Saint Coemgen Joins the Banking Issue

Saint Coemgen states:The reason why only a drivers license was considered valid ID and not the passport is because they wanted to verify that you actually lived in the US State where you claimed having an address. Passports do not have address information so would not work. And for the same reason, even if you had a Hungarian drivers license, that would not have worked either. Long term US expats have the most difficulty when they keep ties to the US, especially in banking. The simple truth is the US Banking system is not international friendly for private bank holders that live abroad. If I want to do an international money transfer to a US bank account from my European account, I can go on-line and make the transfer with a web browser. Some US banks may allow such e-banking also, but my US bank never did (still doesn’t today for personal accounts). If I wanted to do an international transfer of money from my US bank account I always had to go into the bank and fill out a paper form and sign it.

BN Follow-up: We have successfully had online banking with Bank of America since we left the US in 2001. They even send our paper statements to our Hungarian address. However, we did have an issue as Saint Coemgen stated regarding transferring money here. When we wanted to buy our apartment, they did insist we would have to come into a branch office to sign the paperwork. After a number of calls explaining why that would not work, they agreed to allow us to have the papers notarized at the US Embassy. That solved the problem. Since then, we have transferred money for a second apartment without a hassle.

Unfortunately, we no longer have a driver’s license in any of the US states. We don’t have one in any country of the world, either.

Back to the original issue, I thought the Plan B would be to use credit cards as ATM cards if emergency cash was needed because of ATM card theft. This is what I discovered.

If was ironic, but I called Bank of America to see if they had a pre-paid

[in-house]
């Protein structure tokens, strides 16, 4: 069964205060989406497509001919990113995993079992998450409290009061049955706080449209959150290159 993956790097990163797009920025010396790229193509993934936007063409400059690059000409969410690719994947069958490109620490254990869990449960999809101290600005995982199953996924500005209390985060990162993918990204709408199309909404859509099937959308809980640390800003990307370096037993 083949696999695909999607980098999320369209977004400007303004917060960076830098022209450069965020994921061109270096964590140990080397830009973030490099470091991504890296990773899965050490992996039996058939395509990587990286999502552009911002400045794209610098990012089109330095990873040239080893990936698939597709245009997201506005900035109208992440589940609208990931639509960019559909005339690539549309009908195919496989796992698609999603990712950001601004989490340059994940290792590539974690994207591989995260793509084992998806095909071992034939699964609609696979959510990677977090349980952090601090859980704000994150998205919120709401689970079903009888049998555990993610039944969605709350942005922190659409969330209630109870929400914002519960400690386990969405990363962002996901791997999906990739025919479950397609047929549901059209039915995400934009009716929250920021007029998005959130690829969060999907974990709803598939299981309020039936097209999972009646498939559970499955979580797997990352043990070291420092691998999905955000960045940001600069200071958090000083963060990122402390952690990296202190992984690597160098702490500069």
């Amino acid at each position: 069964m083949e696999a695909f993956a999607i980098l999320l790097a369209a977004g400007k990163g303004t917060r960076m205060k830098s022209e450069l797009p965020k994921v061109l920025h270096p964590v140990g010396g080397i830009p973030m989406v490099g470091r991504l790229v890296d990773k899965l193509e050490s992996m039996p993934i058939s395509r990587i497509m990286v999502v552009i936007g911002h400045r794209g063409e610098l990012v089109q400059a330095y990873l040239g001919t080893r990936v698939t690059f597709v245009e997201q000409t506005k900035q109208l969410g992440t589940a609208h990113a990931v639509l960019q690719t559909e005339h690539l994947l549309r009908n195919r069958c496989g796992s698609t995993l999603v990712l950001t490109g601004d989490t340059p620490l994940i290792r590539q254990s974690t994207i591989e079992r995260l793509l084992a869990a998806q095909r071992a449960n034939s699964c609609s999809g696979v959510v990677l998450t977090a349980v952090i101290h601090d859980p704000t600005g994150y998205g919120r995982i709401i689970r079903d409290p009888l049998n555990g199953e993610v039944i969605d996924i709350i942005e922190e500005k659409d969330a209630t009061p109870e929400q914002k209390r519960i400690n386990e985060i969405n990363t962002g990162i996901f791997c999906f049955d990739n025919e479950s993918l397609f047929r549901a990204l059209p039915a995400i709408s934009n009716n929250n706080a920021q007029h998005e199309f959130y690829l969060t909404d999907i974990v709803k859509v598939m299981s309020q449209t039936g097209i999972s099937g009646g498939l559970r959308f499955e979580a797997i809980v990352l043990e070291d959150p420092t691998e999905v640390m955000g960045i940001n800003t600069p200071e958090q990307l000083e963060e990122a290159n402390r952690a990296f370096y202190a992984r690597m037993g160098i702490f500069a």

debit card. The rationale being  we have accounts there. The auto response telephone system asked for my ATM card
number and stated “If you don’t have it handy, say ‘Wait’.” I did say “Wait” and went to look for it. I have not used it for about a year and I
could not find it where I keep all the other cards I don’t want filling
my wallet.

When I returned to the phone, there was an live agent on the line saying “Hello, hello”
and I told her what happened. She asked if I needed my card canceled
and have a new card issued. I said it seems that I did, even if this was not the reason for calling.

We never accomplished anything
with the pre-paid card, but when I went back to the bedroom where I had spread all the cards over the bed, I spotted the B of A ATM
card. In my memory it was still blue, but the latest version is red. Too
late! She told me the card would be voided immediately if I said I needed a
replacement.

I called Chase Visa to see what would happen IF I had a $500 credit on the card, but then took a cash advance. My thinking was to circumvent the system, but they had another brick wall in place. Even if I had OVERpaid the credit card by $500, when I took out cash from an ATM, there is a 3% or $10 fee, whichever is higher AND they assess interest at 19.28% for the next TWO billing cycles. I was furious!!

We have two accounts here in Hungary. One is strictly for the business and the other is our travel account. It is the travel account card that I am afraid to lose, thus wanting a back-up to have on hand. B of A charges $5 for every ATM withdrawal, so I was hoping to save some money. The other cards charge $2-3. My other concern is that if I had to report my Hungarian card lost or stolen, it would be impossible. Each time we go in the bank they have to get the one and only employee, who speaks English, away from whatever he does in the back area to come to help us. Calling the bank from abroad would be hell.